Ketosis is also known as the body's process for generating energy by producing ketones when insufficient carbohydrates are available in the diet. In other words, a low-carb diet is called ketogenic because it forces the body to use fat for energy. Ketosis is a very effective means of burning fat, but there are certain techniques for increasing fat-burning through exercise and nutrition. How many carbs should you eat per day? When is the best time to eat them? What kinds of carbs are best? And what natural supplements prevent muscle loss caused by extreme ketogenic diets? Follow a few basic rules to answer these questions and achieve your fat-burning goals. Video of the Day Take in 30 to 50 g of carbohydrates per day, depending on your individual metabolism. Typically, this carb-depletion phase lasts five days and is followed by two days of carb-loading. For example, having 100 to 200 g of carbs per day for two days. This carb-cycling strategy helps to prevent dieting plateaus in which the body stops burning fat in response to what it perceives as starvation. Stack your carbohydrates around your workouts. Carbs are needed for two reasons: muscle recovery and energy. One good strategy is to take in half of your carbs before your workout and the other half after. Some people choose to take all of them before or after. Either way, taking in your carbohydrates in the morning will allow the body to switch into ketosis during the day, burning more fat. Limit resistance training workouts to 60 minutes to control cortisol levels. The stress hormone cortisol, part of the fight-or-flight response, slows down fat-burning and metabolizes muscle tissue. After about an hour of training, muscle-building hormones plummet, and cortisol increases significantly. Sometimes, training harder Continue reading >>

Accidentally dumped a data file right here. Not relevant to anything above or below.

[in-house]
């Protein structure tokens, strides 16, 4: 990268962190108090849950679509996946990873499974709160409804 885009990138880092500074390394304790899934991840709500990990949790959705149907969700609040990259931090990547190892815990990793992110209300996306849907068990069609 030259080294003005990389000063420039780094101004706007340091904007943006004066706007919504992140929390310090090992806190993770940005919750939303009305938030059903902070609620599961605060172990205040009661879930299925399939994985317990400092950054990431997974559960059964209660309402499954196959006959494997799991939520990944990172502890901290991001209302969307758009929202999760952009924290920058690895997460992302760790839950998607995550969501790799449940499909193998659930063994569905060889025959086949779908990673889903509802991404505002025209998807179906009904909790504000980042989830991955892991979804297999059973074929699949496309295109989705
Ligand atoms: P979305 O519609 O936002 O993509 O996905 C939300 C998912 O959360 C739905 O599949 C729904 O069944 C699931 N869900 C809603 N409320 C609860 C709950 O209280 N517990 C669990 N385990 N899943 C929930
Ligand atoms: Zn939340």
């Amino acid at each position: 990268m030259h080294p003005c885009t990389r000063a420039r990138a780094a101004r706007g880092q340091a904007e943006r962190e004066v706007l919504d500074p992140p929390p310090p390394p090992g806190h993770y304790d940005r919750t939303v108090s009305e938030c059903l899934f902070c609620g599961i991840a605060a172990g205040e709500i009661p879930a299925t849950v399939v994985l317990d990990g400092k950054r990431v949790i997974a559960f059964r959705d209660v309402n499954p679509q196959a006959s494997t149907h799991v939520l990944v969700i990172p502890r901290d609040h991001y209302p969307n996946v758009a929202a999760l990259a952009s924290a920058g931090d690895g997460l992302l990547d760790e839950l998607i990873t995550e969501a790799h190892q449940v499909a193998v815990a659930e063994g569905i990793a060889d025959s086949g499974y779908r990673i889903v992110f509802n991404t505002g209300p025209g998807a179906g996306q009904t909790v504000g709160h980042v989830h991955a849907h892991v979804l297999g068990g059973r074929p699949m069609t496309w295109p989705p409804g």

Ketogenic Low-carbohydrate Diets Have No Metabolic Advantage Over Nonketogenic Low-carbohydrate Diets1,2,3

Ketogenic Low-carbohydrate Diets Have No Metabolic Advantage Over Nonketogenic Low-carbohydrate Diets1,2,3